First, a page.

This is one of the hardest things about filing a lawsuit as the burden is on you to prove your damages, but an experienced attorney is well-prepared to help in this regard.


Legal Fees

You can find a good cerebral palsy attorney to work for you on contingency. This means that they don’t get paid a penny in attorneys fees unless they win your claim, and you won’t be stuck with a bill if pressing the lawsuit doesn’t do you any good in the end. This is the best way for families to go forward with these lawsuits because it puts no additional financial stress on the family.

Finding an attorney who works on contingency also ensures that your attorney believes he or she will win your case. Attorneys don’t take cases on contingency that they don’t think will win, which helps foster trust between the client and their attorney.


You Need to Speak with an Attorney First

The most important thing you can do at this point is to learn the options available to your family. You need to speak with an attorney before you will know for certain whether it’s worth it for you to pursue your child’s claim. If the attorney doesn’t think that they can help you, they may turn your case down, but do not give up after speaking to one attorney!

If you find an attorney who is willing to pursue your claim, make sure they take the case on a contingency-fee agreement. These cases can be quite expensive to bring (e.g., many states require you to hire a medical expert), and you need to find an attorney who shows you he or she believes in your case by working on a contingency-fee agreement.


Preparing Your Case

As soon as you sign the contract, your lawyer will begin investigating and preparing your case. This may include hiring expert witnesses, reviewing documents, conducting depositions, sending a spoliation notice, and drafting a demand letter. If the liable parties refuse to pay your initial demand, the next step may be filing a lawsuit with the court.


Filing the Lawsuit

Your lawyer will determine the liable parties in your case, and will file a lawsuit naming those individuals or business entities. This lawsuit has to be filed by a deadline, but once it’s filed the deadline is no longer a concern. Trust your lawyer to handle all of this, but make sure they keep you informed at every step along the way. Remember that even though you’re not paying them out of your own pocket, you are still the client and are in complete control. Don’t be afraid to call and ask if you need an update on what’s going on with your claim.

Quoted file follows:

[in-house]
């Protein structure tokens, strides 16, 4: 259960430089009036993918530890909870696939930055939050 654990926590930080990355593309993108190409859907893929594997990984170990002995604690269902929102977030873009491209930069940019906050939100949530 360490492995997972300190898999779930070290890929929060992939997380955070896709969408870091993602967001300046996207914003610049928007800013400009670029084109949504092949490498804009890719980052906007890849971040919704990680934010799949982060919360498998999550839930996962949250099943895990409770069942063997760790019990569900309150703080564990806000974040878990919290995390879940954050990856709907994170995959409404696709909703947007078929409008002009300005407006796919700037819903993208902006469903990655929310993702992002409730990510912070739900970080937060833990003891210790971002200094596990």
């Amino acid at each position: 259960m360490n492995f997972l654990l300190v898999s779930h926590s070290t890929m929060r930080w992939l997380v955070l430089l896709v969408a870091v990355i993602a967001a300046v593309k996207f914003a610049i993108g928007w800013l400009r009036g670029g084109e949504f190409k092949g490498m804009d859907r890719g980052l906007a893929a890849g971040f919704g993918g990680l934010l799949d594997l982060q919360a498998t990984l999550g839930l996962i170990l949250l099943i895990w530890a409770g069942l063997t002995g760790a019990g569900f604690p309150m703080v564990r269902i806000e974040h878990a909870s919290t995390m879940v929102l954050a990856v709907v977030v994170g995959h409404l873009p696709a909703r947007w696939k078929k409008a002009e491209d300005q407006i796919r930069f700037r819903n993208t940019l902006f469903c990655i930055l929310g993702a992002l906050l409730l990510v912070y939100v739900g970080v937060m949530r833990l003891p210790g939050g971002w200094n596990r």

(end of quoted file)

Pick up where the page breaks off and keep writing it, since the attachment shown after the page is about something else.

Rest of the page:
Out-of-Court Settlements

Due to the inherent difficulty in bringing a medical malpractice claim and tort reform measures passed over the last 15 years, hospitals and their insurance companies are not known to offer settlement offers right off the bat. They know that the vast majority of malpractice cases are never litigated, and even if they are, the burden is on you to prove your claim. Of course, this may change once they realize that you have an attorney.

If your attorney tells you they’ve recieved a settlement offer, listen to their advice. You are the ultimate decision-maker with regard to your claim, but your attorney will likely have a better grasp on the issues facing your claim and your chance of winning in court. Sometimes it’s better to take a guaranteed settlement than to try your case, and your attorney can explain this to you in detail.


Going to Court

Going to court is never fun, but the good news is that you may never have to step foot in a courtroom. Your attorney is there to help you, and many parents are surprised to find that they don’t have to deal with as much as they may imagine. Claims for medical malpractice can be very complex, but you’re not going to be expected to have a great deal knowledge of medicine or negligence law yourself. Work with your attorney and simply find out what they need you to do to give your case the best chance as a successful outcome.